There's about 118.7 million votes so far for Obama and McCain. The other vote got a little more than 1%, so we're probably at about 120 million total votes right now.

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Adam:

Prop 8, sadly, passed.

The Minnesota Senate race is headed for a recount (the loser has the right to demand one if it's less than 0.5%).

The Oregon Senate race is too close to call. At the moment, Gordon Smith is up by a few thousand, but the most uncounted votes seem to be in Benton, Washington, and Multnomah Counties, which could bode well for Jeff Merkley.

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angrytoxicologist:

News of the day (polling-wise)

1) Youth turnout only +1 compared to 2004. I think this is probably why a few of the national polls were too high.
2) No Bradley effect (hopefully this unsupported theory is now put to rest for good)
3) State polls were generally right on at the end. The finals for PA, NM and NV underestimated BO support, while VA and NC seemed to overestimate it slightly.

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Adam:

About that youth turnout: from what I've heard, it was only +1% if you measure it as a percentage of the total electorate... but since overall turnout was higher, that would mean a lot more youngsters voted this year than in the past. It's just that they were then swamped by everyone else.

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Shai:

Just because the youth turnout may have only been +1 this election should lead people to undervalue the role they played in this election.

First, Obama did about 10 points better in the youth vote than Kerry (not looking at the numbers now, so please correct me). Second, assuming the conventional wisdom that Obama's organization and ground game made a huge difference, that advantage is partly attributable to the role that younger folk played as volunteers in Obama's campaign.

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cinnamonape:

And actually, because the youth were overwhelmingly supporting Obama (by some estimates 2:1 or 3:1) it actually was worth 2-4% vs. parity.

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NorthernObserver:

Thanks Adam. I just heard on Fox that not all prop 8 votes have been counted, but that it looks like it will pass. It also looks like there will be a number of legal challenges to it.

Anyone else watching Fox? They're amazing. They're claiming that Obama's win isn't large enough to qualify as a mandate. It's funny how Bush felt he had enough of a mandate to do whatever he wanted, even though he lost the popular vote in 2000, and just narrowly won it in 2004!

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DPartridge:

Congrats to the Dem's and all the hard working Obama supporters... you did turn out the vote!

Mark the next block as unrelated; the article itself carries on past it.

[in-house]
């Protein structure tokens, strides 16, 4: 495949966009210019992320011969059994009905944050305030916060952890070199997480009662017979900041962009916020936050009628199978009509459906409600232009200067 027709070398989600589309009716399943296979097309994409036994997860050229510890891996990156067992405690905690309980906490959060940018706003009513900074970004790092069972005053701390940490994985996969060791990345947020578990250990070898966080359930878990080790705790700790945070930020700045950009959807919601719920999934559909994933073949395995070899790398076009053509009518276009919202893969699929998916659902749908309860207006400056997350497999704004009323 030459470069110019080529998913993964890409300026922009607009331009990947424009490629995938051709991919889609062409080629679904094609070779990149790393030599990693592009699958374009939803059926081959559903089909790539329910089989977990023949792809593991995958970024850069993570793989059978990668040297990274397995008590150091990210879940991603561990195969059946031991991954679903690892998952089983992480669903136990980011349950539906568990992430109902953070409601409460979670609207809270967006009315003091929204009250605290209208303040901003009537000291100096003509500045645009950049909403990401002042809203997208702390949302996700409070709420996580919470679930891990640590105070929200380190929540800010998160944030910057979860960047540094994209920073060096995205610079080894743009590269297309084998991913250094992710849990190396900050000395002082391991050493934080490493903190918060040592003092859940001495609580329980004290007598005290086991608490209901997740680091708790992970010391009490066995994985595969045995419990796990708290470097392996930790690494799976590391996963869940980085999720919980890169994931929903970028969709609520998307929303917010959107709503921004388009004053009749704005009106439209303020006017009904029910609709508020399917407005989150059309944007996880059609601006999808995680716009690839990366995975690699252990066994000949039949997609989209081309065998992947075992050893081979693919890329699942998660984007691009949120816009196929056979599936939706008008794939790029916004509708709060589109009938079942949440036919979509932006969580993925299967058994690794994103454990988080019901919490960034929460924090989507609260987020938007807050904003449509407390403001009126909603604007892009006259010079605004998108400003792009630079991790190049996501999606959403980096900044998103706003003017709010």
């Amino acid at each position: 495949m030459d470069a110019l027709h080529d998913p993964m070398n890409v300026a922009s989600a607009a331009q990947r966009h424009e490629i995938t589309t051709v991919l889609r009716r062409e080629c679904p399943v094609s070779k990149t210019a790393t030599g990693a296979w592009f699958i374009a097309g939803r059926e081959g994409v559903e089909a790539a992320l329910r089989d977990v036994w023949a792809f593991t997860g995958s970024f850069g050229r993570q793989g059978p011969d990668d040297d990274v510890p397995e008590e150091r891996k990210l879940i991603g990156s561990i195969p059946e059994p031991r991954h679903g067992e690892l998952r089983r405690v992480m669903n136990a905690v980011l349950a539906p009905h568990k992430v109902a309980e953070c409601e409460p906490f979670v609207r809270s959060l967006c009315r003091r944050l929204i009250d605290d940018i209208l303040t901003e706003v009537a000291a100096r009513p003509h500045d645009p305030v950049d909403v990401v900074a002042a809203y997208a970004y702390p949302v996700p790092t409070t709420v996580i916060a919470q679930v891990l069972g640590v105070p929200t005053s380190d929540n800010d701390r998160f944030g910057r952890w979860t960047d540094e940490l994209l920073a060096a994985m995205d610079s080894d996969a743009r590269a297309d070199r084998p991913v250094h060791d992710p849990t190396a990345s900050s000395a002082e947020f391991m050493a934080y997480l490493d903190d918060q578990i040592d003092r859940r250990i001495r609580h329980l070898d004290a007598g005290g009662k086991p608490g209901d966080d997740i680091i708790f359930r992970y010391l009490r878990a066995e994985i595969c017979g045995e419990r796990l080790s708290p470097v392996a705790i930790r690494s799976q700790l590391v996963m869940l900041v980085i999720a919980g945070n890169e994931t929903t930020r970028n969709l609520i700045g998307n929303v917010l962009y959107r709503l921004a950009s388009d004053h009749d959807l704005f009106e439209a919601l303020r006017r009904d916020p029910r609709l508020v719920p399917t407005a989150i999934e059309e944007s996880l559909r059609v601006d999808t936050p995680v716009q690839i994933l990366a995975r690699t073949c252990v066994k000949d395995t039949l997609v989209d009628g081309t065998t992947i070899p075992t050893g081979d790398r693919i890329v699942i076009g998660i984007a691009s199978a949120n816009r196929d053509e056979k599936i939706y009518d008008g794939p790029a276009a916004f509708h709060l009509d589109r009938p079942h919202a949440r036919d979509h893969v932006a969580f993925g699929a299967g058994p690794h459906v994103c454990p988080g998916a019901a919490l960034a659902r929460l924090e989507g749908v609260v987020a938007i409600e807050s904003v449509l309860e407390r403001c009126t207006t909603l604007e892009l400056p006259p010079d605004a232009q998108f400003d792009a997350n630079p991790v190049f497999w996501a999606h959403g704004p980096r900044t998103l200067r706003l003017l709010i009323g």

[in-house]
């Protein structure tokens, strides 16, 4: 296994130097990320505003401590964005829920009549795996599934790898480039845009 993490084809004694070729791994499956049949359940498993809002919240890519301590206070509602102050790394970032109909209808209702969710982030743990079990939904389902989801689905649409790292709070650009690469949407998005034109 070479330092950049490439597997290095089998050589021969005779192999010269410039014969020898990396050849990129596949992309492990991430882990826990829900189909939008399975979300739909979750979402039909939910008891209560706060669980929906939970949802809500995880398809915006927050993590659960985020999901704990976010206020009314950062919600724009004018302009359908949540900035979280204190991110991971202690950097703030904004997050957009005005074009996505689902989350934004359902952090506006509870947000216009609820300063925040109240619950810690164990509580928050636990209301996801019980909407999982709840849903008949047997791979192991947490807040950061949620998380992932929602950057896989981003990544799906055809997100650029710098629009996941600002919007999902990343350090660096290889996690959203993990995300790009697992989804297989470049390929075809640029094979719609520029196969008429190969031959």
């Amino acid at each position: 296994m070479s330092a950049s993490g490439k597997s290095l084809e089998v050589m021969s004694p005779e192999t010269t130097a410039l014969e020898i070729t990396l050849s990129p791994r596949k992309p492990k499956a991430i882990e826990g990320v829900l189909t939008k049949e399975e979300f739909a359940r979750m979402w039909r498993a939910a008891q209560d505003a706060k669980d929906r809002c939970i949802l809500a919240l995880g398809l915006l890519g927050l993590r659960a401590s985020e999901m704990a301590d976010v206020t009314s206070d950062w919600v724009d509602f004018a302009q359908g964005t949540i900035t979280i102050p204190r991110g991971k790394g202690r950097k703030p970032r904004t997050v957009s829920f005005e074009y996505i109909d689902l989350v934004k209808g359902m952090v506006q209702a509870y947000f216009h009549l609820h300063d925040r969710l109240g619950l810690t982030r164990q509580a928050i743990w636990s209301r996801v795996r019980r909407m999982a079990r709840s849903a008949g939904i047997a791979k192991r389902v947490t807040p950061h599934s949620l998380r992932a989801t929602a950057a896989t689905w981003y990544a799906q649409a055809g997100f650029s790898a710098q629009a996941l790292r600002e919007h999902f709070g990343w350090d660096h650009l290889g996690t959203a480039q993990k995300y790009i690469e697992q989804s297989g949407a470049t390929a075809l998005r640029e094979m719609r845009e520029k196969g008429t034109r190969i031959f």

This election was won by the independents siding with Obama. Whether it was a vote against Bush, or a vote for change by those moderates, we'll see in the upcoming years.

Just remember, it was only a short while ago, that the Repubs controlled the legislative and executive branches of the federal government, only to be side-lined now. If the Democratic leaders govern ineffectively and one-sided over the next few years, I imagine the same fate may face them.

I'm off to begin planning for 2012... the $750 million will look paltry in that election. Can anyone say 1 billion? 2 billion? Sad isn't it?

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Vicente Duque:


North Carolina is going to be an Obama Win.

According to INTRADE bets :

Prices of bets to win 100 dollars at INTRADE :

Betting your dollars for Obama, Prices :

North Carolina ………….. 95.2, McCain 1.5

Indiana …………………..98.5, McCain 1.0
Missouri …………………. 2.0, McCain 92.0

These are the only states posted at INTRADE.

Thanks again for your excellent information.

TossUpStates.com

Milenials.com

Vicente Duque

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burrito:

I wanted to thank you Mark and the rest of the people at Pollster.com for a great site and all the incredible work that you have done during this election.

Although I am glad about the outcome of this election (as I am an Obama supporter), I am sad that this country still seems to be dramatically divided (both politically and culturally). I am also sad to see that the divisive politics of fear and misinformation are still being used and that in this day and age still seem to work. I have problems understanding how people can be easily misled by special interests and corrupt politicians. I really hope that we, as a nation, overcome the hate and fear and take a different path in the 21st century.

Thanks again ... signing off,

--burrito

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CTPonix4BHObama:

Where's all the republicans? They should have a big "GOP" sign hanging around their necks.

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Joel:

Overall youth turnout may not have increased much, but young people aren't homogenous. The margin for Obama was massive in the youth vote, suggesting that: